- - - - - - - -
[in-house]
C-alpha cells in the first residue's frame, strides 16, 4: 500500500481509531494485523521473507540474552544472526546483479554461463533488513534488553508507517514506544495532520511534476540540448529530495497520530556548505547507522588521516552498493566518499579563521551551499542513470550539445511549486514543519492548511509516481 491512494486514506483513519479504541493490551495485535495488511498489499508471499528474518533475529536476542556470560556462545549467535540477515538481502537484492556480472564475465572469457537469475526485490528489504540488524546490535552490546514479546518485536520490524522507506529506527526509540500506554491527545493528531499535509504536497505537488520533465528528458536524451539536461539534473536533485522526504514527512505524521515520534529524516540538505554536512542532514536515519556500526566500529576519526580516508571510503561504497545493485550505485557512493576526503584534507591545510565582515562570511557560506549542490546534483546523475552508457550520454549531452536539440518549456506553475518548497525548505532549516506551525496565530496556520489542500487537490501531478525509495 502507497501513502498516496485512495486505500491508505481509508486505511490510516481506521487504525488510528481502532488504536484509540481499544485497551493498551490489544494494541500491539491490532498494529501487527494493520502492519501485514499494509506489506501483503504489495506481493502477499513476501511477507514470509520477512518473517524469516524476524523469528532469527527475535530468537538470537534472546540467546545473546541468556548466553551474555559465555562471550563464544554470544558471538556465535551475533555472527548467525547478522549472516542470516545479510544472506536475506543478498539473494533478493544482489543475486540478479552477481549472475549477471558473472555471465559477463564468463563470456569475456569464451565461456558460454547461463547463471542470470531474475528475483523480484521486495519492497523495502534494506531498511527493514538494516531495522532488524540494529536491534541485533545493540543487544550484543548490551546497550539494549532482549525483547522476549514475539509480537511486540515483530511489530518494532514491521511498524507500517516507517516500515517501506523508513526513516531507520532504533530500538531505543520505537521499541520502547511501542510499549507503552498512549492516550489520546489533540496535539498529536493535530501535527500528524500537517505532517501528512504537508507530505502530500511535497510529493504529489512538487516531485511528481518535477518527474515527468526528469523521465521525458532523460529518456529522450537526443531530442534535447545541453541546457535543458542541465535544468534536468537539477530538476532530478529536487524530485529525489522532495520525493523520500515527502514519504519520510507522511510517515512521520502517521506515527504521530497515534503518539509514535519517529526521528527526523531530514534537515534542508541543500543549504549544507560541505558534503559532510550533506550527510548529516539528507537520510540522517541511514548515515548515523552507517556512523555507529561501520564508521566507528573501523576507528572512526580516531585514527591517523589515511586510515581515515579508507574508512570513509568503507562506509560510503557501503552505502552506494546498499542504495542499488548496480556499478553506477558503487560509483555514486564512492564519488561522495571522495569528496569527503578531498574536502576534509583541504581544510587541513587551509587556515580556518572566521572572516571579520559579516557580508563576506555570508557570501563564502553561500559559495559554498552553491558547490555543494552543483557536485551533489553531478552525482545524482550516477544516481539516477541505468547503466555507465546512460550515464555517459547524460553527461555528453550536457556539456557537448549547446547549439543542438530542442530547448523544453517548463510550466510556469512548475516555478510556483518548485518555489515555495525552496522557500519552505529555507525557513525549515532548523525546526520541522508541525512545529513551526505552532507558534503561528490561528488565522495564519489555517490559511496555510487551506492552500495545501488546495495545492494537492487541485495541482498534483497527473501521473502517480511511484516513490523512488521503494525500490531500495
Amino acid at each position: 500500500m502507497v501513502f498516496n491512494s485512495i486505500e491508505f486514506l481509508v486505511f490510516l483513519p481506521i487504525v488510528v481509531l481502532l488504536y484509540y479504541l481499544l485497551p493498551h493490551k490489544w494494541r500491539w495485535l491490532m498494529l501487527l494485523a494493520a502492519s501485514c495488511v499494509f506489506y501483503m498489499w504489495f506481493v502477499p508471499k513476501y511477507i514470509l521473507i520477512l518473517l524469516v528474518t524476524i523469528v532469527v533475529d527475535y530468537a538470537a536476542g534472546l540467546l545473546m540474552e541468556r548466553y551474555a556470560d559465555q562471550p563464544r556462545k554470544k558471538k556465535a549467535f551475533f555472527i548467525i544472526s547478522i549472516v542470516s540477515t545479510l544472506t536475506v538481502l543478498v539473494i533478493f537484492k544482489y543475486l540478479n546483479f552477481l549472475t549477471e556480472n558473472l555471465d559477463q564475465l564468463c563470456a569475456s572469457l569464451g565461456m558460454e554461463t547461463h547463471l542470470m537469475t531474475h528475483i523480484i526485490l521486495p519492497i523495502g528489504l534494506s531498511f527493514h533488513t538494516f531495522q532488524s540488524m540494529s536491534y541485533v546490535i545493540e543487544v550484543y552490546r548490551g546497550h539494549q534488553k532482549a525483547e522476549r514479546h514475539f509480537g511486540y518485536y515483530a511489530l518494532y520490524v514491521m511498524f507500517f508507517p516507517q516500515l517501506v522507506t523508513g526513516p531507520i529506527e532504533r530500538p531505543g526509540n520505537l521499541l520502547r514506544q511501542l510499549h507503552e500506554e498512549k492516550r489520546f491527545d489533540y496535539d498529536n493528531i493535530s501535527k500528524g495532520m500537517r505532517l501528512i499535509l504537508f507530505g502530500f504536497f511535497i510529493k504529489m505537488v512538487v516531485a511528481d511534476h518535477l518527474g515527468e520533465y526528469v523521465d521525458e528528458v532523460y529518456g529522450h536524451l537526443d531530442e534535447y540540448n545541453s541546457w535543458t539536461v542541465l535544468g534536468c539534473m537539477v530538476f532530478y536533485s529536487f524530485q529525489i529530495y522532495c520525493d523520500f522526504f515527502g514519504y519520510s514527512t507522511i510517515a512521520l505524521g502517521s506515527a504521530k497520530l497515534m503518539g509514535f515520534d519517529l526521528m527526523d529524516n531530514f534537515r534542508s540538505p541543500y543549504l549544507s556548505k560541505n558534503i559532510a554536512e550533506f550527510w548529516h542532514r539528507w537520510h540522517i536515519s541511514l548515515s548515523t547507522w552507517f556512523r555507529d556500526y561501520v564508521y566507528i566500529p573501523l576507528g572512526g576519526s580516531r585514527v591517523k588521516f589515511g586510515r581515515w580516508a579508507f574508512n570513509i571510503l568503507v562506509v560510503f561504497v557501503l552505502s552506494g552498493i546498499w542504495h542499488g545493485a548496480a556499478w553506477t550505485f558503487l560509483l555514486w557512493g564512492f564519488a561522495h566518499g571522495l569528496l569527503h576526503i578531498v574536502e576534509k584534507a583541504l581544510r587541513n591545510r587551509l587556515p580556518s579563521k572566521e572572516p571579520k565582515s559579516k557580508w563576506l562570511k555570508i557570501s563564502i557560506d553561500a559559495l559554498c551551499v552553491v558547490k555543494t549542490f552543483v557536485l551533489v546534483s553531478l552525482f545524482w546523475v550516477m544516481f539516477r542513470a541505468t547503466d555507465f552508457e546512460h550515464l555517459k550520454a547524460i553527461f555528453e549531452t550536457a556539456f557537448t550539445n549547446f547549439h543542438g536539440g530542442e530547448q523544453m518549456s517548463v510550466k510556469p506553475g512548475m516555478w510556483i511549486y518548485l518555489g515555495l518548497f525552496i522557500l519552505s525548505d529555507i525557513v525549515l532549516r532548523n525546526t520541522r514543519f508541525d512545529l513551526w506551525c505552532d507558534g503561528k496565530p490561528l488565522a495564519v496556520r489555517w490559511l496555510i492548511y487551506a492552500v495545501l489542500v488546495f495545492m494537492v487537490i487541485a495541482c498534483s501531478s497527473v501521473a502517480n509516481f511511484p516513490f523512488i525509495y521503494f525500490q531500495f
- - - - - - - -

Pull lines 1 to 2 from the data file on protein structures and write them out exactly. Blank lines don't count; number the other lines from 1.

[in-house]
C-alpha cells in the first residue's frame, strides 16, 4: 500500500481509531494485523521473507540474552544472526546483479554461463533488513534488553508507517514506544495532520511534476540540448529530495497520530556548505547507522588521516552498493566518499579563521551551499542513470550539445511549486514543519492548511509516481 491512494486514506483513519479504541493490551495485535495488511498489499508471499528474518533475529536476542556470560556462545549467535540477515538481502537484492556480472564475465572469457537469475526485490528489504540488524546490535552490546514479546518485536520490524522507506529506527526509540500506554491527545493528531499535509504536497505537488520533465528528458536524451539536461539534473536533485522526504514527512505524521515520534529524516540538505554536512542532514536515519556500526566500529576519526580516508571510503561504497545493485550505485557512493576526503584534507591545510565582515562570511557560506549542490546534483546523475552508457550520454549531452536539440518549456506553475518548497525548505532549516506551525496565530496556520489542500487537490501531478525509495 502507497501513502498516496485512495486505500491508505481509508486505511490510516481506521487504525488510528481502532488504536484509540481499544485497551493498551490489544494494541500491539491490532498494529501487527494493520502492519501485514499494509506489506501483503504489495506481493502477499513476501511477507514470509520477512518473517524469516524476524523469528532469527527475535530468537538470537534472546540467546545473546541468556548466553551474555559465555562471550563464544554470544558471538556465535551475533555472527548467525547478522549472516542470516545479510544472506536475506543478498539473494533478493544482489543475486540478479552477481549472475549477471558473472555471465559477463564468463563470456569475456569464451565461456558460454547461463547463471542470470531474475528475483523480484521486495519492497523495502534494506531498511527493514538494516531495522532488524540494529536491534541485533545493540543487544550484543548490551546497550539494549532482549525483547522476549514475539509480537511486540515483530511489530518494532514491521511498524507500517516507517516500515517501506523508513526513516531507520532504533530500538531505543520505537521499541520502547511501542510499549507503552498512549492516550489520546489533540496535539498529536493535530501535527500528524500537517505532517501528512504537508507530505502530500511535497510529493504529489512538487516531485511528481518535477518527474515527468526528469523521465521525458532523460529518456529522450537526443531530442534535447545541453541546457535543458542541465535544468534536468537539477530538476532530478529536487524530485529525489522532495520525493523520500515527502514519504519520510507522511510517515512521520502517521506515527504521530497515534503518539509514535519517529526521528527526523531530514534537515534542508541543500543549504549544507560541505558534503559532510550533506550527510548529516539528507537520510540522517541511514548515515548515523552507517556512523555507529561501520564508521566507528573501523576507528572512526580516531585514527591517523589515511586510515581515515579508507574508512570513509568503507562506509560510503557501503552505502552506494546498499542504495542499488548496480556499478553506477558503487560509483555514486564512492564519488561522495571522495569528496569527503578531498574536502576534509583541504581544510587541513587551509587556515580556518572566521572572516571579520559579516557580508563576506555570508557570501563564502553561500559559495559554498552553491558547490555543494552543483557536485551533489553531478552525482545524482550516477544516481539516477541505468547503466555507465546512460550515464555517459547524460553527461555528453550536457556539456557537448549547446547549439543542438530542442530547448523544453517548463510550466510556469512548475516555478510556483518548485518555489515555495525552496522557500519552505529555507525557513525549515532548523525546526520541522508541525512545529513551526505552532507558534503561528490561528488565522495564519489555517490559511496555510487551506492552500495545501488546495495545492494537492487541485495541482498534483497527473501521473502517480511511484516513490523512488521503494525500490531500495